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Smart regulation of bitcoins?

Mt. Gox has suspended payments, at least until Monday, February 10. A suspension of payments means that it is not possible to withdraw funds from Mt. Gox. This is not a problem at a small outfit. Mt. Gox was the by far largest exchange for bitcoins at least until the last few months. Mt. Gox seems to have had difficulties redeeming accounts for some time. The problems started about the same time that the Financial Crimes Enforcement Network in the United States started treating Bitcoin firms as money transmitters and reportedly seized accounts in the United States related to Mt. Gox.

It is odd to read a spokesman for the Bitcoin Foundation — Jinyoung Lee Englund — say that the United States has a “smart regulation approach” at the same time this problem occurs.

But then again, maybe creating substantial difficulties for firms dealing in bitcoins is smarter than trying to ban them? The Russian government has announced that bitoins are banned in Russia.

Trying to ban bitcoins is not particularly bright. It shows a lack of knowledge, imagination or both. Bitcoins can be transferred around the world trivially by parties who completely trust each other. Anyone who has bitcoins in Russia can transfer funds abroad if they have someone they trust outside the country. It is equally easy to make the reverse transaction, bringing bitcoins into the country. Maybe bitcoins would be brought into Russia to sell? An institution such as Mt. Gox is not necessary.

 

 

Bitcoin and other digital currencies

Bitcoin has been much in the news lately. I have written a draft of a paper on “The Economics of Private Digital Currencies”. The paper uses Bitcoin to concretely summarize how private digital currencies work.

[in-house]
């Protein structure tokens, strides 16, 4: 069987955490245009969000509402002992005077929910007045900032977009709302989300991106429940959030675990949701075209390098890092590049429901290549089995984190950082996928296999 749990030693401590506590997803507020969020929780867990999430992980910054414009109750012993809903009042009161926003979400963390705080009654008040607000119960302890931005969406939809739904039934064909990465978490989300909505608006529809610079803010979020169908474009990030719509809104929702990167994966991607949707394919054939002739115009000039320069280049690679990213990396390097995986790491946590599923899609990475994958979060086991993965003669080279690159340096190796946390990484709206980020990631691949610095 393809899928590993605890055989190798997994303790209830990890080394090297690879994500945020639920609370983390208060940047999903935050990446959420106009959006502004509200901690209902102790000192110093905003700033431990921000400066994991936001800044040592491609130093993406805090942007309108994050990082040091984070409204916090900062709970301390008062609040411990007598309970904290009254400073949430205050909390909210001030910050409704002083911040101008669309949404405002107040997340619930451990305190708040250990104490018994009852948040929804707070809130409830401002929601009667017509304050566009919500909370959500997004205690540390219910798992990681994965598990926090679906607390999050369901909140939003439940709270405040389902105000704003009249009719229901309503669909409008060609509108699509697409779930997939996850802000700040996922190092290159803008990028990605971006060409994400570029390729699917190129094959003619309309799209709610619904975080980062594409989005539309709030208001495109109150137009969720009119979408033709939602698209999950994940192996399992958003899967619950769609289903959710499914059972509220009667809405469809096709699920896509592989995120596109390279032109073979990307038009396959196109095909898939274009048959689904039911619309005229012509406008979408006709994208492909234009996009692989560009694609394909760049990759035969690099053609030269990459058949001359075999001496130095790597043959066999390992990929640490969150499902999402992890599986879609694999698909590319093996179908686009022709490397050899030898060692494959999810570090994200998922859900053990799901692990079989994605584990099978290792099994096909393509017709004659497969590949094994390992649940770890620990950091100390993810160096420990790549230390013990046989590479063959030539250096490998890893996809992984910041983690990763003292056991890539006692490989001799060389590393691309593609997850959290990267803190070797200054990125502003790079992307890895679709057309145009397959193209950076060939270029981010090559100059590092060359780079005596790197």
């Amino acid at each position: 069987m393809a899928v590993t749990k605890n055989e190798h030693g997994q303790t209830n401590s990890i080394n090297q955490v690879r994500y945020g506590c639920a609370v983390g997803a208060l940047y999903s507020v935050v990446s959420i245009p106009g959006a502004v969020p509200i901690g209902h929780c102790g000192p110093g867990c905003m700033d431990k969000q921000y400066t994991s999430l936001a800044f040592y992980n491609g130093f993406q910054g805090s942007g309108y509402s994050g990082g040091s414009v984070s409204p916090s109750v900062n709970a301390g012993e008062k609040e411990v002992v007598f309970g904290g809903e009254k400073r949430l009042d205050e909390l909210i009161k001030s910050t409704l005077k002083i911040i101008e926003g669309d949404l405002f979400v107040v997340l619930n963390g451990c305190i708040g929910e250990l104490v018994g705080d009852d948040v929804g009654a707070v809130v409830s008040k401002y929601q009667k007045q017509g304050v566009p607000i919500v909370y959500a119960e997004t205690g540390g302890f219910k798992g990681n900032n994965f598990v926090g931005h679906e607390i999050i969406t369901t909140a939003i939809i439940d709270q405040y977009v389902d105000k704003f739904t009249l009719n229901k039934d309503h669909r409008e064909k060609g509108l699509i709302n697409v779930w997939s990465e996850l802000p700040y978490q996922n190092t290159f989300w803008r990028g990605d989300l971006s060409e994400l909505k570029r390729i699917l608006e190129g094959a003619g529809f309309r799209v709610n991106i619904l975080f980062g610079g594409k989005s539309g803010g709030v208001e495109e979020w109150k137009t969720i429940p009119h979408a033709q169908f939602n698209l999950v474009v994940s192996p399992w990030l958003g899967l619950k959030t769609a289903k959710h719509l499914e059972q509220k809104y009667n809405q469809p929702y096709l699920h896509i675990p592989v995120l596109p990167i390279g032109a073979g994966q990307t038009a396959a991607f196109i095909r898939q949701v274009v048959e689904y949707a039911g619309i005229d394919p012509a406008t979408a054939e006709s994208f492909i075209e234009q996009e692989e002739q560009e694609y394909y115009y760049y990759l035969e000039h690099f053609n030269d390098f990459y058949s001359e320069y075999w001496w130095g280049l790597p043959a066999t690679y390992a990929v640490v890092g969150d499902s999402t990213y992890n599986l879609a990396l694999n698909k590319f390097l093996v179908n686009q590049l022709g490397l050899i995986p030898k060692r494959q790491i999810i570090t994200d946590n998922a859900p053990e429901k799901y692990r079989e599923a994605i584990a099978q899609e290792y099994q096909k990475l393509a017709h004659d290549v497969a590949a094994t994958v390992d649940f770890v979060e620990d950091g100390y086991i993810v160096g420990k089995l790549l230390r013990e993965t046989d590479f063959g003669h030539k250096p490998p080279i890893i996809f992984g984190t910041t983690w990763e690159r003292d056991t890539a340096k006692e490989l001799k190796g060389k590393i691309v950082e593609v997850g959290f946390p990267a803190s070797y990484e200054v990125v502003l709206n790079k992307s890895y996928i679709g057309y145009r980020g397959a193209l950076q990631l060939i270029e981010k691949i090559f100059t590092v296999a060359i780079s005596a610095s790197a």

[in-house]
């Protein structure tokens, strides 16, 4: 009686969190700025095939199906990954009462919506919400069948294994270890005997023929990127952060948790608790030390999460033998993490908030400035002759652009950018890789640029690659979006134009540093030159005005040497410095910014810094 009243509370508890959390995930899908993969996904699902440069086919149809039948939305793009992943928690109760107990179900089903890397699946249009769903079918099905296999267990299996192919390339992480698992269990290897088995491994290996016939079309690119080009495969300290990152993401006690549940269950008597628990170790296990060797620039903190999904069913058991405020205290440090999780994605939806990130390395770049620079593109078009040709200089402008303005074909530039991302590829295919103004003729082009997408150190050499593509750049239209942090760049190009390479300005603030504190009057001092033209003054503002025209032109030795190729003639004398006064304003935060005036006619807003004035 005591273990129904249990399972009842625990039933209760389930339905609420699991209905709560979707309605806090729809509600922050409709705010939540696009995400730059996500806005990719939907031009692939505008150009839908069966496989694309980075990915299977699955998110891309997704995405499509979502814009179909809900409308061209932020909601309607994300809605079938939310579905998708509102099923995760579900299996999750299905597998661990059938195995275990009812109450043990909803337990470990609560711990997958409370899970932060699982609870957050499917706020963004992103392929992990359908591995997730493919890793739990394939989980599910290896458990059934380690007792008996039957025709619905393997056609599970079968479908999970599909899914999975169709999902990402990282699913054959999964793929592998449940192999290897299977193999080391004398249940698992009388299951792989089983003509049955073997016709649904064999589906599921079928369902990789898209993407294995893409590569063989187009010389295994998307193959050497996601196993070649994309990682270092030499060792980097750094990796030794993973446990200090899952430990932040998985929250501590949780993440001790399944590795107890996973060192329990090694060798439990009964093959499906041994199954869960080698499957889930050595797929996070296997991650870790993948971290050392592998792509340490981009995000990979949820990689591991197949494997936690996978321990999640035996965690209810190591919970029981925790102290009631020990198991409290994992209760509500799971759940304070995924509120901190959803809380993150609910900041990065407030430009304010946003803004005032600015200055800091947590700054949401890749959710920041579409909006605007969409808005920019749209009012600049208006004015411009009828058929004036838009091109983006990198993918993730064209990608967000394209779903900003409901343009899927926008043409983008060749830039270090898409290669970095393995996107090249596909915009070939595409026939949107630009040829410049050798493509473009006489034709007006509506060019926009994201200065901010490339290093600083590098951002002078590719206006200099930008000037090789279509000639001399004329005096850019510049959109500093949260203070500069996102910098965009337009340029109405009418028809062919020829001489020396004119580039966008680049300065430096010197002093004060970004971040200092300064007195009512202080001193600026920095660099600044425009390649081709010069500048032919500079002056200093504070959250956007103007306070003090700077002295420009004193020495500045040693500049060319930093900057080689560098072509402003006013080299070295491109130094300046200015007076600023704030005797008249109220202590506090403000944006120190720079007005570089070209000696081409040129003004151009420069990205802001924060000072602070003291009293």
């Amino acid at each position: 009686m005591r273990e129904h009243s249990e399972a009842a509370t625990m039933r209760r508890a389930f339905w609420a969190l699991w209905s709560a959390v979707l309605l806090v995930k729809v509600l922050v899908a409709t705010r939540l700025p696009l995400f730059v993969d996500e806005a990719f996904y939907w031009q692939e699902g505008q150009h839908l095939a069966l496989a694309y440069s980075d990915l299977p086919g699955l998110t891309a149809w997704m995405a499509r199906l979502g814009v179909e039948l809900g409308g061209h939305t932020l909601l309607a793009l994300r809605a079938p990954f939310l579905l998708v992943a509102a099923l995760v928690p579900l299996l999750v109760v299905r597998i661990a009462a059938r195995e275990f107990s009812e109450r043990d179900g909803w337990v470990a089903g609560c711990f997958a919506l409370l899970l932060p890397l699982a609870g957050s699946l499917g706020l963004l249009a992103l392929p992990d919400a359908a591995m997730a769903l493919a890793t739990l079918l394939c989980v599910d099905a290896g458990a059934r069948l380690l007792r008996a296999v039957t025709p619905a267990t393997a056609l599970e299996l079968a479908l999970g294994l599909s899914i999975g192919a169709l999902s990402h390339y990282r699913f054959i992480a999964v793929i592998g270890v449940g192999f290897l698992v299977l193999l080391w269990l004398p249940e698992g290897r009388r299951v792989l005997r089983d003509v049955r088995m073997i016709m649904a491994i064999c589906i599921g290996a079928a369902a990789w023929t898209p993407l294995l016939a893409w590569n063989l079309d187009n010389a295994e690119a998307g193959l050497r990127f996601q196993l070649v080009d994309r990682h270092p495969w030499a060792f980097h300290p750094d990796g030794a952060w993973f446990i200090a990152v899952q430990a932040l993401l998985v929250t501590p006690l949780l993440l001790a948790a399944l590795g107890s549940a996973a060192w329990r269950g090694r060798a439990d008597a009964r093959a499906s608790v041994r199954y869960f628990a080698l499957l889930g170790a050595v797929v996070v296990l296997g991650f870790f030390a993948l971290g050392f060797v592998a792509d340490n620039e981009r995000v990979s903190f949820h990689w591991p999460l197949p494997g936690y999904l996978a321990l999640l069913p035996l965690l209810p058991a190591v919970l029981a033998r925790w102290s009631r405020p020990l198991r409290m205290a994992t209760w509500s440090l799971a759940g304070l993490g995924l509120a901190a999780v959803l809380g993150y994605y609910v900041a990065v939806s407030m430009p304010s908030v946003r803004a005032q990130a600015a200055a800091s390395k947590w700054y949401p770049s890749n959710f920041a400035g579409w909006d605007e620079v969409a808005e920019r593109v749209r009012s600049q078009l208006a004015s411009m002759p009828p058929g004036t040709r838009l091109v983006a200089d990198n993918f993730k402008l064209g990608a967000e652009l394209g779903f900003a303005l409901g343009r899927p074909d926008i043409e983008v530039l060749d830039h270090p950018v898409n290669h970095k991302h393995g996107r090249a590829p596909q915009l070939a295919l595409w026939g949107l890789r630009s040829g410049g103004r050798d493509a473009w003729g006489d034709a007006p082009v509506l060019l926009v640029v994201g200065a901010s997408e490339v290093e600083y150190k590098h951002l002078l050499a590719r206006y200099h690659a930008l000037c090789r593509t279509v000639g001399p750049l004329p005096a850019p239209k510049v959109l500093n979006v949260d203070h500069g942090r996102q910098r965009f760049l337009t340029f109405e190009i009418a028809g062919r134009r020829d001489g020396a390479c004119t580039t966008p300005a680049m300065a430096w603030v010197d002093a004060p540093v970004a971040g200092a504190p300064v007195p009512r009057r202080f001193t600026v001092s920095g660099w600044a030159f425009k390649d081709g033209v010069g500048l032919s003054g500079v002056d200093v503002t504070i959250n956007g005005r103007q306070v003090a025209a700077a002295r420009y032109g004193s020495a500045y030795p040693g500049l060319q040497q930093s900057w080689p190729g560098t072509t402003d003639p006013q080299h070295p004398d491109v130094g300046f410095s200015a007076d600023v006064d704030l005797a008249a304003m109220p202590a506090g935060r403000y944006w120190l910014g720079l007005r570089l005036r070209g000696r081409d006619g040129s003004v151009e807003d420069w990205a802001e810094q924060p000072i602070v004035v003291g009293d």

There are two major innovations associated with recent private digital currencies such as Bitcoin. The first is the settling of transactions by a peer-to-peer network. Instead of settling transactions on the books of a single institution such as the Federal Reserve in the United States, transactions are settled on a network in which no link inherently has more standing than any other link. More concretely, transactions are settled by agreement among participants in the network, for example Bitcoin’s network. The paper goes somewhat into the details without, I hope, becoming tedious for non-programmers.

The second innovation is the creation of exchanges in which buyers and sellers of Bitcoins are “end users” – people how hold bitcoins or want to buy bitcoins instead of agents such as brokers – and the trading is computerized without human intervention. This has resulted in 24/7 trading, which is quite different than trading on organized exchanges. It is more similar to Ebay than the New York Stock Exchange.

Whether Bitcoin or any other digital currency will exist in a couple of years is an open question. A close examination of Bitcoin reveals no inherent design flaws indicating that it will ultimately fail. The question is whether it will be useful. As with many other innovations, this is hard to tell.

The paper is available at http://www.jerrydwyer.com/pdf/digitalcurrency.pdf.